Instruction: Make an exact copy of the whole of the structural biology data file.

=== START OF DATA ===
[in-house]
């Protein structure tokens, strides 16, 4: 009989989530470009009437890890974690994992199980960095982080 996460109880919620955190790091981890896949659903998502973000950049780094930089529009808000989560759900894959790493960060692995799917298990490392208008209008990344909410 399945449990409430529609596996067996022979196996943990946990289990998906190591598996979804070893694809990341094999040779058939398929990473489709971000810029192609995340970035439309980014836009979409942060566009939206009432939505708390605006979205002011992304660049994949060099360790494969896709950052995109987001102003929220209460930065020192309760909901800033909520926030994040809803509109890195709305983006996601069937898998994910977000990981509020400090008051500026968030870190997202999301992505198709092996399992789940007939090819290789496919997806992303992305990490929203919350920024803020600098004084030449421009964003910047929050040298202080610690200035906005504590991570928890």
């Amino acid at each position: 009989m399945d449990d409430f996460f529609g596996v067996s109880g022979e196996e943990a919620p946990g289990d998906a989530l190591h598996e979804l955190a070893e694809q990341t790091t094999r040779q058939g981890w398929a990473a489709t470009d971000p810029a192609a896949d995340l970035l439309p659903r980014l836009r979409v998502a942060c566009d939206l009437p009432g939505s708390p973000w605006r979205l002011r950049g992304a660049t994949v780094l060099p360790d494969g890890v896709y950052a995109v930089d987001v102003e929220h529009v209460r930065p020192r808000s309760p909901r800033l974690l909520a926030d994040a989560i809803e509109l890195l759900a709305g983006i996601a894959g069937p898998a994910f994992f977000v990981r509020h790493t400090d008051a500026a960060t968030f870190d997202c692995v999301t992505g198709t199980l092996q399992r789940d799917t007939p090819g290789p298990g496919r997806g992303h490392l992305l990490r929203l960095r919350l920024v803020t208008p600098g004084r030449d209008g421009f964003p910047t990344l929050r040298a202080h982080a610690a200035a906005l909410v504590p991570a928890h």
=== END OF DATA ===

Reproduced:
[in-house]
């Protein structure tokens, strides 16, 4: 009989989530470009009437890890974690994992199980960095982080 996460109880919620955190790091981890896949659903998502973000950049780094930089529009808000989560759900894959790493960060692995799917298990490392208008209008990344909410 399945449990409430529609596996067996022979196996943990946990289990998906190591598996979804070893694809990341094999040779058939398929990473489709971000810029192609995340970035439309980014836009979409942060566009939206009432939505708390605006979205002011992304660049994949060099360790494969896709950052995109987001102003929220209460930065020192309760909901800033909520926030994040809803509109890195709305983006996601069937898998994910977000990981509020400090008051500026968030870190997202999301992505198709092996399992789940007939090819290789496919997806992303992305990490929203919350920024803020600098004084030449421009964003910047929050040298202080610690200035906005504590991570928890």
């Amino acid at each position: 009989m399945d449990d409430f996460f529609g596996v067996s109880g022979e196996e943990a919620p946990g289990d998906a989530l190591h598996e979804l955190a070893e694809q990341t790091t094999r040779q058939g981890w398929a990473a489709t470009d971000p810029a192609a896949d995340l970035l439309p659903r980014l836009r979409v998502a942060c566009d939206l009437p009432g939505s708390p973000w605006r979205l002011r950049g992304a660049t994949v780094l060099p360790d494969g890890v896709y950052a995109v930089d987001v102003e929220h529009v209460r930065p020192r808000s309760p909901r800033l974690l909520a926030d994040a989560i809803e509109l890195l759900a709305g983006i996601a894959g069937p898998a994910f994992f977000v990981r509020h790493t400090d008051a500026a960060t968030f870190d997202c692995v999301t992505g198709t199980l092996q399992r789940d799917t007939p090819g290789p298990g496919r997806g992303h490392l992305l990490r929203l960095r919350l920024v803020t208008p600098g004084r030449d209008g421009f964003p910047t990344l929050r040298a202080h982080a610690a200035a906005l909410v504590p991570a928890h």